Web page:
Amen! You can't hope to attain to something you don't believe is possible! If you think you're a sinner, you will act like a sinner! If you know you're a saint, you will begin to act like a saint...
Its a scandal
No wonder Paul calls it the scandal of the cross...We need to recapture that.
Monday, June 02, 2014
That the man Jesus died meant little, for many men were crucified in Jewish Palestine at that time; incomparably more astonishing was the confession that this man Jesus, executed as a criminal, was raised by God. To say that the Messiah had died was a complete reversal of this. It was taken for granted that God would grant victory to the Messiah; the message of his death on the cross, however, was a scandal.— The Atonement, 40
Final thoughts on legalism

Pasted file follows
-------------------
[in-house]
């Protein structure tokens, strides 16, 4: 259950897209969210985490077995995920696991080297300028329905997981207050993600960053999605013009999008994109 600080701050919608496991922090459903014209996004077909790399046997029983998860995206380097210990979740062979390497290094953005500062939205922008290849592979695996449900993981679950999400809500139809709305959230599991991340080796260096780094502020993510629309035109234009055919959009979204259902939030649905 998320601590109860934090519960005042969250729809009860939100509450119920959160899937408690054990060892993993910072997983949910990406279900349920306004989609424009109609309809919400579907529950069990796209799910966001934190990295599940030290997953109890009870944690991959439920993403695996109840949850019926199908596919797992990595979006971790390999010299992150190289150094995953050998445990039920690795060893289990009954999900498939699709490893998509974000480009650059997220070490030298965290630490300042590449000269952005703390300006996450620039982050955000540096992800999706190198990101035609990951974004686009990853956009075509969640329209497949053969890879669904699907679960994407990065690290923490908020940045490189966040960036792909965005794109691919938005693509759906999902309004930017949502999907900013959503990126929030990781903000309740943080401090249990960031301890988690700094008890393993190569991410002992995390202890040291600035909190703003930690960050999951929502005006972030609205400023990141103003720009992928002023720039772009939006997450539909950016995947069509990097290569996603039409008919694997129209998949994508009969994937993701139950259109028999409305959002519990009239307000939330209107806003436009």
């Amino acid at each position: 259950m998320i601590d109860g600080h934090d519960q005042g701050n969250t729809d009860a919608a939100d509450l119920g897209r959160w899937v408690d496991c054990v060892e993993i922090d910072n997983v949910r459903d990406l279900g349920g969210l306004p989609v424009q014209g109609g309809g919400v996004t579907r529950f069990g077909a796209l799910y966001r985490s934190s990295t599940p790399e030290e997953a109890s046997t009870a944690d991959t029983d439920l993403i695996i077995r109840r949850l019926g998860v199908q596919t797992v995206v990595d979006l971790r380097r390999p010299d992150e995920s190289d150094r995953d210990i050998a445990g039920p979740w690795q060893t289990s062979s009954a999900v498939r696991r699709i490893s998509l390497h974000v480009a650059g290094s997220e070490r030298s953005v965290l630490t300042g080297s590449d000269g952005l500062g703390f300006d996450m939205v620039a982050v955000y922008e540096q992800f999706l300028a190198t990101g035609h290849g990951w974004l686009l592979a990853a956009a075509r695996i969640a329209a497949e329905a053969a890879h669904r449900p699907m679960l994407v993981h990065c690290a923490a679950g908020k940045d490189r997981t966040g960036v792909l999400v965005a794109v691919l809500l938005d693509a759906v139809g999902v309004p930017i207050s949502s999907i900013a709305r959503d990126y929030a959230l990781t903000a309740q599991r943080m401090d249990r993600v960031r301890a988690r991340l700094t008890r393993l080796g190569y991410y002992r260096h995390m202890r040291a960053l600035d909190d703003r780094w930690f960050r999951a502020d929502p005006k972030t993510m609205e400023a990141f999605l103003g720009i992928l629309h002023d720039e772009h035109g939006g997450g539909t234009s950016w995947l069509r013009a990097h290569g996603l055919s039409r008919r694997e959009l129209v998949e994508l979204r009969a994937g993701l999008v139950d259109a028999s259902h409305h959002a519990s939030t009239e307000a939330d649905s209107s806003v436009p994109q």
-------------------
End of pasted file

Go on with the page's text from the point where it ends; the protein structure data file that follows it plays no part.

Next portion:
Turns my opinion into your burden. There is only room for one opinion in this boat. And guess who is wrong!If you want to be in the group, stay in step and don’t ask questions.— He Still Moves Stones, 120
Turns my opinion into your boundary. Your opposing opinion makes me question not only your right to have fellowship with me, but also your salvation.
Turns my opinion into your obligation. Christians must toe the company line. Your job isn’t to think, it’s to march.
Wow. I've never heard it put so bluntly before! But he's right. And we call that "the gospel"?! What a negation of the term. We need to be set free, to know the truth that sets us free, i.e., the gospel!